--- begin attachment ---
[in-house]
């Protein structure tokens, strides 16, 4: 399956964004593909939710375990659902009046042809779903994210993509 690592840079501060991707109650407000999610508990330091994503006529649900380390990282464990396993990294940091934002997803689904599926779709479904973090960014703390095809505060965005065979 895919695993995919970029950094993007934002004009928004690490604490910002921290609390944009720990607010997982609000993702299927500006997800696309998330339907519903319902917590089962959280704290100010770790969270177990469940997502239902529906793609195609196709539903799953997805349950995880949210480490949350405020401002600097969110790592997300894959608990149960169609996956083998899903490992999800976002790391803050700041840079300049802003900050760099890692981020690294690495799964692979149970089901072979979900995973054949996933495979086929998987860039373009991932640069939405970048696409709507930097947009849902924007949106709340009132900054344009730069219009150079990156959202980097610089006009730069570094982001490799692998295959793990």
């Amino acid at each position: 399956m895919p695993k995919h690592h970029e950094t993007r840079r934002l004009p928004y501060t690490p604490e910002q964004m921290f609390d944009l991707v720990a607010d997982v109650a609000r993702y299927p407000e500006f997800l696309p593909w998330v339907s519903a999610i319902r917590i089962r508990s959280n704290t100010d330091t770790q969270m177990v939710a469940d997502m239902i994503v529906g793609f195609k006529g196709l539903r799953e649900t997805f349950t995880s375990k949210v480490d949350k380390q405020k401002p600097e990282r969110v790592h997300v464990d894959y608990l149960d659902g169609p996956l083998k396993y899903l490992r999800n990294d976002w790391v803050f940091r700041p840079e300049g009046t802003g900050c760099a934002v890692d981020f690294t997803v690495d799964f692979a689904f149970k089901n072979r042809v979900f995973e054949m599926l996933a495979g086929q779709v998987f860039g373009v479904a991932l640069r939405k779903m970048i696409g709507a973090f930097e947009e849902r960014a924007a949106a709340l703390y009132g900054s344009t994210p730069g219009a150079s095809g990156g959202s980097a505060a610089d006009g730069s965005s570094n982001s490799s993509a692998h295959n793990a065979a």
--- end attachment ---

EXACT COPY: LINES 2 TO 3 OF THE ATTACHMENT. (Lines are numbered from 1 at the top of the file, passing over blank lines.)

């Protein structure tokens, strides 16, 4: 399956964004593909939710375990659902009046042809779903994210993509 690592840079501060991707109650407000999610508990330091994503006529649900380390990282464990396993990294940091934002997803689904599926779709479904973090960014703390095809505060965005065979 895919695993995919970029950094993007934002004009928004690490604490910002921290609390944009720990607010997982609000993702299927500006997800696309998330339907519903319902917590089962959280704290100010770790969270177990469940997502239902529906793609195609196709539903799953997805349950995880949210480490949350405020401002600097969110790592997300894959608990149960169609996956083998899903490992999800976002790391803050700041840079300049802003900050760099890692981020690294690495799964692979149970089901072979979900995973054949996933495979086929998987860039373009991932640069939405970048696409709507930097947009849902924007949106709340009132900054344009730069219009150079990156959202980097610089006009730069570094982001490799692998295959793990």
């Amino acid at each position: 399956m895919p695993k995919h690592h970029e950094t993007r840079r934002l004009p928004y501060t690490p604490e910002q964004m921290f609390d944009l991707v720990a607010d997982v109650a609000r993702y299927p407000e500006f997800l696309p593909w998330v339907s519903a999610i319902r917590i089962r508990s959280n704290t100010d330091t770790q969270m177990v939710a469940d997502m239902i994503v529906g793609f195609k006529g196709l539903r799953e649900t997805f349950t995880s375990k949210v480490d949350k380390q405020k401002p600097e990282r969110v790592h997300v464990d894959y608990l149960d659902g169609p996956l083998k396993y899903l490992r999800n990294d976002w790391v803050f940091r700041p840079e300049g009046t802003g900050c760099a934002v890692d981020f690294t997803v690495d799964f692979a689904f149970k089901n072979r042809v979900f995973e054949m599926l996933a495979g086929q779709v998987f860039g373009v479904a991932l640069r939405k779903m970048i696409g709507a973090f930097e947009e849902r960014a924007a949106a709340l703390y009132g900054s344009t994210p730069g219009a150079s095809g990156g959202s980097a505060a610089d006009g730069s965005s570094n982001s490799s993509a692998h295959n793990a065979a």